Italian police arrest fake pilot who flew across Europe
Police in Italy have arrested a jobless man who posed as an airline pilot, tricking his way into riding in the cockpit of at least one jet.
The unnamed man was stopped at Turin Airport wearing a pilot's uniform and using forged ID cards, police said.
He was charged with endangering air transport security and impersonation.
The suspect led police to a garage containing neatly pressed white shirts with epaulets, black trousers and jackets, like those worn by pilots.
No motive for the man's actions was reported immediately.
Police have established he sat as "third pilot" in the cockpit of an Air Dolomiti plane which flew from Munich to Turin in April. He did not touch the controls, however.
Air Dolomiti is part of the German airline Lufthansa, which gave no details when approached by the Associated Press news agency but insisted he could not have boarded the plane without a ticket.
Investigators are now trying to establish if the man flew on other planes.
'Fake cabin crew friends'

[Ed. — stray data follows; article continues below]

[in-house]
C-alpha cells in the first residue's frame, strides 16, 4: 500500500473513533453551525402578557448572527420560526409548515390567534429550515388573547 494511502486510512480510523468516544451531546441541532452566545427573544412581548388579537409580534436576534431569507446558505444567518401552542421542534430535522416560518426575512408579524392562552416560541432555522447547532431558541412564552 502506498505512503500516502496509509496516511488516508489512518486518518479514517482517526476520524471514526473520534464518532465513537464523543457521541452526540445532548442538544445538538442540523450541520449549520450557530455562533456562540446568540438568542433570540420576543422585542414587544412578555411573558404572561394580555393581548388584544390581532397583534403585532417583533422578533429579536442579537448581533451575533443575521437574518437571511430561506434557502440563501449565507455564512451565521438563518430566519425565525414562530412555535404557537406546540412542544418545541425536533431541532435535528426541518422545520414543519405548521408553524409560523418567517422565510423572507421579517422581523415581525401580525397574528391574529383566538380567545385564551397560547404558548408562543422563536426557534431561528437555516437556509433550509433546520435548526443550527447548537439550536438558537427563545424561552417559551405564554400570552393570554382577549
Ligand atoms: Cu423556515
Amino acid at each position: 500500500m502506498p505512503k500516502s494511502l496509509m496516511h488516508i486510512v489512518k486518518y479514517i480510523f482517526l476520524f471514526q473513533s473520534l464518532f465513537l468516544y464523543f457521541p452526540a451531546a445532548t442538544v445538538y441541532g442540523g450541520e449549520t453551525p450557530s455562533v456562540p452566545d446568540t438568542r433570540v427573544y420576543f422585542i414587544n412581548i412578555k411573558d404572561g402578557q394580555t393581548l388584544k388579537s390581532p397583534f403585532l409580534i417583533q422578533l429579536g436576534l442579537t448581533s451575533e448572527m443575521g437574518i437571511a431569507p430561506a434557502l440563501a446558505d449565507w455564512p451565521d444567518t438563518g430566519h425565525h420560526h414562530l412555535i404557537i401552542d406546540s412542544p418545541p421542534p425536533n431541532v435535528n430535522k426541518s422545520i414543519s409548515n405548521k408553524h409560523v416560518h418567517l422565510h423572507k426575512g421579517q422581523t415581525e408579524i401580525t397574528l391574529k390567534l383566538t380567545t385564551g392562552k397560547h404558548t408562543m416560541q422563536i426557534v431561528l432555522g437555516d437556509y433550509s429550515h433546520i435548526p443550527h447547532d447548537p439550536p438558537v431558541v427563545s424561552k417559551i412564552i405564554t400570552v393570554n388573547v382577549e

Police had long been investigating the suspect, who had allegedly created a fake identity as a Lufthansa pilot named Andrea Sirlo, complete with a Facebook page which included fake flight attendant friends.
They said they had been alerted several months ago after he introduced himself as a captain to a civil aviation lieutenant, who became suspicious because he seemed too young for the job.
Police tracked him down from photos on his Facebook profile, in which he is apparently shown posing in uniform and sunglasses in front of planes.
Officers approached him in a bar outside Turin Airport's check-in area, dressed in a pilot's uniform with no company logo on it, and sipping coffee.
In the garage, officers also found fake IDs and fake flight theory manuals, the Italian news agency Ansa reports.
"On at least one occasion in 2012, pretending to be a pilot of a foreign commercial airline, and with a fake name, he succeeded in flying as the third pilot in the cockpit," police said in a statement.
According to Ansa, a flight took place on 6 April.
In addition, a profile on a website where users can track their flights also shows a "Pilot Andrea Sirlo" flying from Munich Airport to Turin on 23 October last year.
The case has echoes of the 2002 Hollywood film Catch Me If You Can, in which Leonardo Di Caprio played Frank Abagnale, a real-life con-man who flew as a fake Pan American pilot in the 1960s.
Sirlo is the name of a flight corridor over Turin.